Research has found that job satisfaction scores differ depending on whether the questionnaire was completed by employees on a Monday or a Friday.
Please circle the statement that most closely reflects your own view: i) I love my mum; ii) I like my mum; iii) I neither like nor dislike my mum; iv) I dislike my mum; v) I hate my mum. And now the following: i) My favourite activity is filling out surveys; ii) Surveys are a painful necessity; iii) If I am asked to fill out another sodding survey, I will personally travel to the office of the sender and suffocate them with their own questionnaire.
Surveys are now part of everyday business life. Most of you probably have at least one uncompleted survey lurking in your inbox about which you feel vaguely guilty but for which you never quite have the time. We now have a small industry in surveys. Never before in the field of human endeavour has so much been asked of so many by so few.
But the blizzard of questionnaires yields little of real value and in many cases produces bad data, on which bad decisions are subsequently made. For a start, many of the questions are terrible. Some almost guarantee a certain answer, the social acceptable one - even if the truth is more complex. Social scientists call these 'yea-saying' questions. Examples include 'I love my mum' and 'Are you prepared to pay more taxes in order to fund better public services?' (a yea-saying question that destroyed the pollsters' predictions for the 1992 general election).
Commercial examples include: 'Is knowledge-sharing important for competitiveness?' and 'Is a diverse workforce good for business?'
More specific questions are much better. For example, a uselessly high percentage of people agree with the statement 'Marriage is a good thing'. More interesting data would be derived from: 'Is your marriage a good thing?'
It is vital therefore to treat most survey results with a large bucket of salt. At best, they give an impressionistic sense of people's views. It is not science. Research by Dr Mark Taylor of the Institute for Social and Economic Research at the University of Essex has found that job satisfaction scores differ depending on whether the questionnaire was completed on a Friday or a Monday.
Employee surveys also have a nasty habit of becoming self-fulfilling prophecies. If a staff survey finds that people think 'morale is low' - another classic example of a non-specific question - and the results are published, pretty soon everyone starts shaking their head about how low morale is and, before you know it, everyone has talked themselves into a greater state of misery than before.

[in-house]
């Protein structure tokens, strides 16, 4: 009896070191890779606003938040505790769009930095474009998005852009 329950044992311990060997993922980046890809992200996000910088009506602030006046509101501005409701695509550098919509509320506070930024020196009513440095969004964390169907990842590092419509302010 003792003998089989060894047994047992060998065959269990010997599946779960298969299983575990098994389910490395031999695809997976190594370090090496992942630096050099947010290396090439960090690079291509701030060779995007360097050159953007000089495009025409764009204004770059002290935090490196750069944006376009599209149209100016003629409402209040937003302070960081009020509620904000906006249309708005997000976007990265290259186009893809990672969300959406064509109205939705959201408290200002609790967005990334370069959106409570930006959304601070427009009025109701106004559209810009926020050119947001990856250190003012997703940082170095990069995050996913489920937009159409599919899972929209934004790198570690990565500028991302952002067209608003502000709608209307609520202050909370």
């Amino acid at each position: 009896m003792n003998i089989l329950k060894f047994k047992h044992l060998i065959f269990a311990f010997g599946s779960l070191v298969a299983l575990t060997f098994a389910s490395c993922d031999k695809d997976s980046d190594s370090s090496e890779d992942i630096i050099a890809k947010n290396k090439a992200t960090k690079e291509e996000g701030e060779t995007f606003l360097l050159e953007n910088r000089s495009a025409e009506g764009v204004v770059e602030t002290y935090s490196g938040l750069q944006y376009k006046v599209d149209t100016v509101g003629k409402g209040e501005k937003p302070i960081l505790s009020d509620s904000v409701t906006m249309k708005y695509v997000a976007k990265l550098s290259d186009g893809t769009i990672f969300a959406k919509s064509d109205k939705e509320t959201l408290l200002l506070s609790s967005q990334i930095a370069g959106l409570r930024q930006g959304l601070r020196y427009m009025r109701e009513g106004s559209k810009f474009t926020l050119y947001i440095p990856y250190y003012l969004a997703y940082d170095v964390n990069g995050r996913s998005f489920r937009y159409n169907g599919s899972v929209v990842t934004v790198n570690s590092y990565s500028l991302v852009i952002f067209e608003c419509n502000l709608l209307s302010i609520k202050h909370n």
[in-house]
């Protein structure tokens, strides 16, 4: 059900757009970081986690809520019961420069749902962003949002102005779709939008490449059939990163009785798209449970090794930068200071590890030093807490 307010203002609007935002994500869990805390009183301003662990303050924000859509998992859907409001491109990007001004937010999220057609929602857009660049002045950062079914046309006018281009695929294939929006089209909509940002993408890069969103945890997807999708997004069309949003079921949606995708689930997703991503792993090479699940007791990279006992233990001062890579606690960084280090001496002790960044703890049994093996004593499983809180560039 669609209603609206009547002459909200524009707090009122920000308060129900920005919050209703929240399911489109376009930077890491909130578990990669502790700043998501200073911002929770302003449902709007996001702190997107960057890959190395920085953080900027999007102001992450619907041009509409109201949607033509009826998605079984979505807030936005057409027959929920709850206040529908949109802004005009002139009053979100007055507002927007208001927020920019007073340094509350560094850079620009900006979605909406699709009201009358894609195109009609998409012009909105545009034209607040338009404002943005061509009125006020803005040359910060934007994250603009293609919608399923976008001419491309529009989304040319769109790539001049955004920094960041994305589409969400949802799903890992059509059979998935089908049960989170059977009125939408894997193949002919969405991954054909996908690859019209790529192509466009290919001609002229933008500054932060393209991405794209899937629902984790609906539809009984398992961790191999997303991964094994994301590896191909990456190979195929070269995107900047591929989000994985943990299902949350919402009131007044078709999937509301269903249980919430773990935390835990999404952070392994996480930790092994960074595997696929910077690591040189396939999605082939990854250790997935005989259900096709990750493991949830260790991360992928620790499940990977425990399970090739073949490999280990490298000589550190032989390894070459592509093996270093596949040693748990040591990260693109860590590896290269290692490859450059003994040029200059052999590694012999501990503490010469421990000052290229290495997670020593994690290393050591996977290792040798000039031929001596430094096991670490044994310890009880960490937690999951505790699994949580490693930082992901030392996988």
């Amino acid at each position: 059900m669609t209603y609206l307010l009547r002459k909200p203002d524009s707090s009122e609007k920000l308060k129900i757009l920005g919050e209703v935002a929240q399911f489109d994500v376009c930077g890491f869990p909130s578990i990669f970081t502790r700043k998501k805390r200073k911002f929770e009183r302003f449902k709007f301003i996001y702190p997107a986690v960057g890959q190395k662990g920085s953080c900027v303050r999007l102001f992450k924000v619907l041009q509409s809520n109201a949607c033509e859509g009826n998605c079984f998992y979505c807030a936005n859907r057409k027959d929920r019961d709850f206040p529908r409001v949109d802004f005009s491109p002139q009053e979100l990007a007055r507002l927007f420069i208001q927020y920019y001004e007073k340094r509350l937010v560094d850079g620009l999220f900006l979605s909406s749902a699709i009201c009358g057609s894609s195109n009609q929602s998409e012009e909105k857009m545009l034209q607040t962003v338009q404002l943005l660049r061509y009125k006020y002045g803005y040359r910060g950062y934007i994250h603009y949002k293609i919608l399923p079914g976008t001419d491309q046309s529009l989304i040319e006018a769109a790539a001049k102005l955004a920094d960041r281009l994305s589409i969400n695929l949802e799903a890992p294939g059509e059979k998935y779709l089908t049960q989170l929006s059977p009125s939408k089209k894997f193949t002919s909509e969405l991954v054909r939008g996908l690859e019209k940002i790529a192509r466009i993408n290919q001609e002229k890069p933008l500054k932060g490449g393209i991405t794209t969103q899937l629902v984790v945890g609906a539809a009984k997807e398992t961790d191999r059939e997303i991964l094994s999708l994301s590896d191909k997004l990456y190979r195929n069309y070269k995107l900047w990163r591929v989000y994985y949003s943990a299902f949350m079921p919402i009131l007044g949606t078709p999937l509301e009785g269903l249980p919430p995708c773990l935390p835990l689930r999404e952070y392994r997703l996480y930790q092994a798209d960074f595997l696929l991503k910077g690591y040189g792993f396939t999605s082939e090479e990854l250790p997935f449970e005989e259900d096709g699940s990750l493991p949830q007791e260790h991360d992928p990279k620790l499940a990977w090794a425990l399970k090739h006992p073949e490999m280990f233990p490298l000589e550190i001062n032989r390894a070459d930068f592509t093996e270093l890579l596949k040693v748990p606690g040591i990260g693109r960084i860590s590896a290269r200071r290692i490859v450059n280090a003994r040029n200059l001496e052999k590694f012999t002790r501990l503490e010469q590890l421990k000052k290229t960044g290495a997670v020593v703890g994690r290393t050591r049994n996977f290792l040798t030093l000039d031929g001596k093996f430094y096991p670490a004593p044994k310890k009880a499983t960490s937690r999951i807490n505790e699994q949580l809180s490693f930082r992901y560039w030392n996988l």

None of which is to say that companies should not ask their employees for their views and their feelings. But the questions need to be designed to generate real data, the results should be disseminated with care and the whole exercise treated with the necessary scepticism.
Otherwise, there's a real danger that the whole employee survey exercise descends into corporate narcissism, and that companies spend too much time gazing and picking at their navel, rather than getting on with the job at hand.
Job satisfaction is a good case in point. Some people are perfectly satisfied to be comfortably paid to sit around doing as little as possible except annoy their colleagues. Is their 'satisfaction' good news?
On top of the internal surveys, there are, of course, a few forests' worth of external polls. In part, this is driven by the media's love of a survey. Journalists need a peg for a story, and a survey-derived fact usually does the job. 'Four out of five new mums have less sex than before'; 'One in four 20-somethings will remain childless'; 'Two-thirds of firms struggling to fill skills gaps' and so on. Few journalists care about the quality of the data. But most of these findings would be laughed at by the editor of an academic journal, who would ask questions about the survey response rate, validity of the sampling method and neutrality of the question phrasing.
Surveys that produce lists are even more enticing - so much so that there is now some competition to produce a list of the best companies to work for in the UK. The established Best Companies list, published by the Sunday Times, is going head-to-head with a new survey, the Best Workplaces in the UK, to be printed by the Financial Times. The methodology of Best Companies Ltd - for whom, to declare an interest, I have done some work - is sound; I can't vouch for the other candidate. (In both cases, of course, firms should be sure to get their staff to complete the questionnaires on a Friday.)
It is simply absurd to have two national surveys trying to do exactly the same thing, wasting time and resources all over the place. The DTI, in typically decisive New Labour style, is backing both rather than taking a stand.
At this rate, a survey of the time spent filling out surveys may soon be necessary. And then perhaps a survey to generate a list of the best surveys of the best companies.
This survey madness has to stop. But don't take my opinion. Let's ask everyone.